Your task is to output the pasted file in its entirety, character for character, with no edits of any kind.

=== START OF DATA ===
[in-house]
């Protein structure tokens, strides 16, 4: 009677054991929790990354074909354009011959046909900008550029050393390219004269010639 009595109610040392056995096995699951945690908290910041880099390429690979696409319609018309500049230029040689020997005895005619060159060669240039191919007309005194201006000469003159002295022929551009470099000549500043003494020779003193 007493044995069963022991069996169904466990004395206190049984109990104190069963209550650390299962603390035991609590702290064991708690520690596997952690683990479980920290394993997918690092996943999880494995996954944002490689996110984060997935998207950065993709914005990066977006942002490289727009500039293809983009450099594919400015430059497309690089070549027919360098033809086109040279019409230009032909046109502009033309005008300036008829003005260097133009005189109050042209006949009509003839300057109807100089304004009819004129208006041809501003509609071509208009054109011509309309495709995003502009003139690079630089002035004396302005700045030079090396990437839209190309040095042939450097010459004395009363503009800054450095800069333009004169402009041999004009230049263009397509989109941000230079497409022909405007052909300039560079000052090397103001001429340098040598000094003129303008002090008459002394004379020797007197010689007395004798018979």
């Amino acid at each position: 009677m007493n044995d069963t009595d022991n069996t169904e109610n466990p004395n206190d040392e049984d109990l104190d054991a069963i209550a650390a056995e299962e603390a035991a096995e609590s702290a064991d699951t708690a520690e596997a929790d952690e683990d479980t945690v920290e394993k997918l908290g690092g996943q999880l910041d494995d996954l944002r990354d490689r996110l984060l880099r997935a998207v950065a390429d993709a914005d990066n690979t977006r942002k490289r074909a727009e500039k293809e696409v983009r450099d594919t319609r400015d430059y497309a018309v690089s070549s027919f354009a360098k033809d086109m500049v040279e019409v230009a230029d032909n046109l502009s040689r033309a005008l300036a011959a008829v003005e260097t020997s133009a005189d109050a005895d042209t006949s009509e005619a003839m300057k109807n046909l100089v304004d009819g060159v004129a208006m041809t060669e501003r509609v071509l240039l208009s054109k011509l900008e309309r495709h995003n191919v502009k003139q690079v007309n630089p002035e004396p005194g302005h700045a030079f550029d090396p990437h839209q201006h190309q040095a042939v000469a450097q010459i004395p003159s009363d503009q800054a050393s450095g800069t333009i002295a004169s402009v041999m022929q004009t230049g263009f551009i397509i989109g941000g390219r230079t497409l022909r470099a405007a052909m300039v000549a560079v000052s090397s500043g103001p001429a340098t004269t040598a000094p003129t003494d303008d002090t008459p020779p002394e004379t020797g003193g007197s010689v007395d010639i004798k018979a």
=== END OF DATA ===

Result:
[in-house]
């Protein structure tokens, strides 16, 4: 009677054991929790990354074909354009011959046909900008550029050393390219004269010639 009595109610040392056995096995699951945690908290910041880099390429690979696409319609018309500049230029040689020997005895005619060159060669240039191919007309005194201006000469003159002295022929551009470099000549500043003494020779003193 007493044995069963022991069996169904466990004395206190049984109990104190069963209550650390299962603390035991609590702290064991708690520690596997952690683990479980920290394993997918690092996943999880494995996954944002490689996110984060997935998207950065993709914005990066977006942002490289727009500039293809983009450099594919400015430059497309690089070549027919360098033809086109040279019409230009032909046109502009033309005008300036008829003005260097133009005189109050042209006949009509003839300057109807100089304004009819004129208006041809501003509609071509208009054109011509309309495709995003502009003139690079630089002035004396302005700045030079090396990437839209190309040095042939450097010459004395009363503009800054450095800069333009004169402009041999004009230049263009397509989109941000230079497409022909405007052909300039560079000052090397103001001429340098040598000094003129303008002090008459002394004379020797007197010689007395004798018979």
């Amino acid at each position: 009677m007493n044995d069963t009595d022991n069996t169904e109610n466990p004395n206190d040392e049984d109990l104190d054991a069963i209550a650390a056995e299962e603390a035991a096995e609590s702290a064991d699951t708690a520690e596997a929790d952690e683990d479980t945690v920290e394993k997918l908290g690092g996943q999880l910041d494995d996954l944002r990354d490689r996110l984060l880099r997935a998207v950065a390429d993709a914005d990066n690979t977006r942002k490289r074909a727009e500039k293809e696409v983009r450099d594919t319609r400015d430059y497309a018309v690089s070549s027919f354009a360098k033809d086109m500049v040279e019409v230009a230029d032909n046109l502009s040689r033309a005008l300036a011959a008829v003005e260097t020997s133009a005189d109050a005895d042209t006949s009509e005619a003839m300057k109807n046909l100089v304004d009819g060159v004129a208006m041809t060669e501003r509609v071509l240039l208009s054109k011509l900008e309309r495709h995003n191919v502009k003139q690079v007309n630089p002035e004396p005194g302005h700045a030079f550029d090396p990437h839209q201006h190309q040095a042939v000469a450097q010459i004395p003159s009363d503009q800054a050393s450095g800069t333009i002295a004169s402009v041999m022929q004009t230049g263009f551009i397509i989109g941000g390219r230079t497409l022909r470099a405007a052909m300039v000549a560079v000052s090397s500043g103001p001429a340098t004269t040598a000094p003129t003494d303008d002090t008459p020779p002394e004379t020797g003193g007197s010689v007395d010639i004798k018979a």